Events, People

From Broadcasting to Engaging

A Detroit #140 Conference Preview

A lot has changed in the 30 years Stephen Clark has been in broadcast journalism.  Gone are the days of huge cameras, big recording decks, big batteries and carrying your own lighting everywhere.  The way people consume their news has changed too, with more people going online to get the latest headlines.

At a time when it seems more people are tuning out the news, Clark, news anchor for WXYZ (Channel 7 here in Detroit),  seems to be on a one man mission to re-engage the audience.  He offered an unheard of opportunity to his audience: the ability to directly influence the stories he reports on for the station.

His message to the audience at the upcoming 140 Characters Conference in Detroit is clear: I’m listening.

“I’d like to let people know we do have this avenue called the backchannel, which is more than just chatting with the guy on TV.  It’s a way for you to communicate to me stories that you think are worthwhile for us to cover.  I’m listening,” said Clark.

A little Twitter explanation is in order here.  A hashtag (#) is used as a way to easily group information on the social networking site Twitter.  It is typed before a word or phrase that people want to group information under.  For example, if you want to keep up with the 140 Characters Conference, you just have to search for #140Conf on Twitter to see the latest updates.  For the backchannel, just search Twitter for #backchannel.  Need or want more? Click here for a more in depth explanation from a Twitter fan group.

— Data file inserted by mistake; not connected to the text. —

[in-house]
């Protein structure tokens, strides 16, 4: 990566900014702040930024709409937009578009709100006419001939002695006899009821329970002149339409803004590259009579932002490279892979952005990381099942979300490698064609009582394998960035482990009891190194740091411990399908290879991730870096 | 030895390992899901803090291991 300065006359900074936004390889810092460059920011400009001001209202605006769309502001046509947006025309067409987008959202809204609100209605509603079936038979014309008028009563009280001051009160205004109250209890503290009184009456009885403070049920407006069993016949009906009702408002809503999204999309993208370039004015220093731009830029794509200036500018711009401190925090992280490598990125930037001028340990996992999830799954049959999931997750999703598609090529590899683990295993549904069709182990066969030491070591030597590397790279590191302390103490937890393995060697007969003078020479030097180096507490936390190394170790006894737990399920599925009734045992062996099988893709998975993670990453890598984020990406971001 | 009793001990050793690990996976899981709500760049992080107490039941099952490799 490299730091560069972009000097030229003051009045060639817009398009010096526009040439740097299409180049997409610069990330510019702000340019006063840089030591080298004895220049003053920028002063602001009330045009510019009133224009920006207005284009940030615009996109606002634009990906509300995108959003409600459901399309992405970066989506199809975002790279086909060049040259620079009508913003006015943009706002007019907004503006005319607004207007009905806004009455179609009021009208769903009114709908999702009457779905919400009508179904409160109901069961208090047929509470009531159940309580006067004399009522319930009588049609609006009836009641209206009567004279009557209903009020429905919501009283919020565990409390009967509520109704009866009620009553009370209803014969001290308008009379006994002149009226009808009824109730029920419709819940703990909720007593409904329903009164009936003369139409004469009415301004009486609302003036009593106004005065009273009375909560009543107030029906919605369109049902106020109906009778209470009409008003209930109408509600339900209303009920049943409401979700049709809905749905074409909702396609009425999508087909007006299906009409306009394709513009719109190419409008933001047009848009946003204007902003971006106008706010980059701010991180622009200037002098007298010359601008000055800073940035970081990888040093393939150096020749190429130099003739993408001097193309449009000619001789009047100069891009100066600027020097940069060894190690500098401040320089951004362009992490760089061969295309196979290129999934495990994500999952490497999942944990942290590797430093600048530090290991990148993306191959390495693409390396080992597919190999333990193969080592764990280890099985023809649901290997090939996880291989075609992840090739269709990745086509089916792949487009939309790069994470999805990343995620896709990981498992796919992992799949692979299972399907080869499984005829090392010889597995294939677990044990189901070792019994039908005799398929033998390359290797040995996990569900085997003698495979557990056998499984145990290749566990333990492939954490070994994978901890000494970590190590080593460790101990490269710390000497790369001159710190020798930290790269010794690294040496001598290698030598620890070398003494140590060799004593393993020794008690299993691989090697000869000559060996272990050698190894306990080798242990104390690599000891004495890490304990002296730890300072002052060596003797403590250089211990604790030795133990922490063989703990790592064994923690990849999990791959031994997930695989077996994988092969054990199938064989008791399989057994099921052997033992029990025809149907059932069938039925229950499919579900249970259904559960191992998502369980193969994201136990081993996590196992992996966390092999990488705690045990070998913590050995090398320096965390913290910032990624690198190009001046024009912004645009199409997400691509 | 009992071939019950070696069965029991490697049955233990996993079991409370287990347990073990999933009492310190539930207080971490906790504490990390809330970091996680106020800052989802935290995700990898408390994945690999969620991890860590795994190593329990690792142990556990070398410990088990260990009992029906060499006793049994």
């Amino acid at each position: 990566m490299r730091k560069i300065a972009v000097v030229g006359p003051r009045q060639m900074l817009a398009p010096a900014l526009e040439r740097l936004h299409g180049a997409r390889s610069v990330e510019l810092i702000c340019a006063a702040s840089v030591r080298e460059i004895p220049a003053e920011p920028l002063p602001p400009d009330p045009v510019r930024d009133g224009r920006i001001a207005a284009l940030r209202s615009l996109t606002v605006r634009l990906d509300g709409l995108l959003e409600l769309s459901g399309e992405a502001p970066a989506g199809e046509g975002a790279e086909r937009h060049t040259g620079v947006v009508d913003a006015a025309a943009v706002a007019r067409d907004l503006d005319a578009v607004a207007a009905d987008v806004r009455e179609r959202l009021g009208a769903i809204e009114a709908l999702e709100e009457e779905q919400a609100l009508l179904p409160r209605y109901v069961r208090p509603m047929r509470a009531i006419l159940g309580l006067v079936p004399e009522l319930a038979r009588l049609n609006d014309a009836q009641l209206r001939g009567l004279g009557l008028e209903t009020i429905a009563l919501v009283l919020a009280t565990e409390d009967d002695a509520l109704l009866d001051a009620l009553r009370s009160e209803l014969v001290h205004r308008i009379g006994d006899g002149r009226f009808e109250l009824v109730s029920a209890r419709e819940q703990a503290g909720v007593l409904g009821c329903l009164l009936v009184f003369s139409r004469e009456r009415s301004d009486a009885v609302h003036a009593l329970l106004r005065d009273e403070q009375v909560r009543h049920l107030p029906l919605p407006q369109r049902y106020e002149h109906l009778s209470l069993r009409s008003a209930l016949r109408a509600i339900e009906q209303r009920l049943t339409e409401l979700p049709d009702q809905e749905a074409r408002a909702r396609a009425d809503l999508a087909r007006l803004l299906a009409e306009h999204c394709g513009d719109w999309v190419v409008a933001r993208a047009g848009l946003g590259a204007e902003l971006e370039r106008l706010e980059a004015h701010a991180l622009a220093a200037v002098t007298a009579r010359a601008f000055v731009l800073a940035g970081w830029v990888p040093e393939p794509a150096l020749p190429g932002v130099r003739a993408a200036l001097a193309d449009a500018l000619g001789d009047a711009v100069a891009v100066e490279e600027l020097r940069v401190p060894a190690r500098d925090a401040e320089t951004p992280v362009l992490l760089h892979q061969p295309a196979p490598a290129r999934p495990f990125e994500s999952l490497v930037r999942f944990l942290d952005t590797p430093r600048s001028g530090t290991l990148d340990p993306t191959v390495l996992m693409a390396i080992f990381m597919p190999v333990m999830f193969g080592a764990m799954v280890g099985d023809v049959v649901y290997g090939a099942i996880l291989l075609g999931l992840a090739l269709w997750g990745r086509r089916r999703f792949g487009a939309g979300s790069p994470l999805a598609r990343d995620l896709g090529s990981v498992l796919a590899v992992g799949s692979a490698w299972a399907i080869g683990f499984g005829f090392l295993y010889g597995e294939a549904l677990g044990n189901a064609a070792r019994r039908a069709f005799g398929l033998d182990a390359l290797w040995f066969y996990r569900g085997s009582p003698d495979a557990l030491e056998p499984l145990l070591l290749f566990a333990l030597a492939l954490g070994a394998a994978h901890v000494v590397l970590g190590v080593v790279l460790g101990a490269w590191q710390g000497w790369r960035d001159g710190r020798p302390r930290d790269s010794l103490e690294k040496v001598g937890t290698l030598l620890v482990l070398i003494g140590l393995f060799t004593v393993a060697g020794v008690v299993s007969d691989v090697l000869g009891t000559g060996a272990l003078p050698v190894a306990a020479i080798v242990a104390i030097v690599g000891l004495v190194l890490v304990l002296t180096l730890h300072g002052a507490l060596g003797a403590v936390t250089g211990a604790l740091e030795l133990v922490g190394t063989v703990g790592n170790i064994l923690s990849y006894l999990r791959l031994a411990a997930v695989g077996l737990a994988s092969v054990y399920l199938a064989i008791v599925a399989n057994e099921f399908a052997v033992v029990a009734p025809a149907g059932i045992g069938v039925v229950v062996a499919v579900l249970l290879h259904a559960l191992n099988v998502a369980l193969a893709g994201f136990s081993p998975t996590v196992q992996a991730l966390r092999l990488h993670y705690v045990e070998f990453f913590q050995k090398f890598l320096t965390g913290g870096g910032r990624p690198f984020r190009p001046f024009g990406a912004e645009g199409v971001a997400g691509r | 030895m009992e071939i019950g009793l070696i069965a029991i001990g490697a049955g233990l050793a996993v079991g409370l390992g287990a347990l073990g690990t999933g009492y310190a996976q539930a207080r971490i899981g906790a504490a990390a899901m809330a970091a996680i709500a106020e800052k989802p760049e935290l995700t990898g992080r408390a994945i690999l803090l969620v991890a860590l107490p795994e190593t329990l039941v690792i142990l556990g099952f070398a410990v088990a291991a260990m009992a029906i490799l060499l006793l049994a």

Clark has sourced a few stories now based on feedback from Twitter.  Using social media tools (like Twitter) in this way is something of an anomaly in broadcasting.  Many outlets see it as another way to broadcast their message, so Clark is hoping to engage his fellow journalists in changing that orientation.

“A couple of years ago, the big push was to get on the web.  So TV stations needed to get on the web.  Well we did, but I’ll tell you in the beginning we treated the website just like a little TV station.  We didn’t understand it had it’s own characteristics that allowed it to be different than just making another little TV station on the computer.  When you talk about the hesitancy in using social media, we’re thinking now of social media as the same as the website. It’s really also its own unique, different animal,” he said.

“Because of Twitter, I am allowed to be a lot more fleet footed,” he continued.  “I can find stories to cover more quickly, get them covered quickly, get them on the air and promote them.  Another thing a lot of my ilk are not noticing is how efficient it is to promote a story because of the amplification that is inherent to Twitter.”

Since the inception of television news, people have always been curious about what really happens behind the scenes, and participation is becoming the order of the day. Through using social media, Clark has his finger on that pulse. Here in Detroit, innovation is happening – this time, with news.

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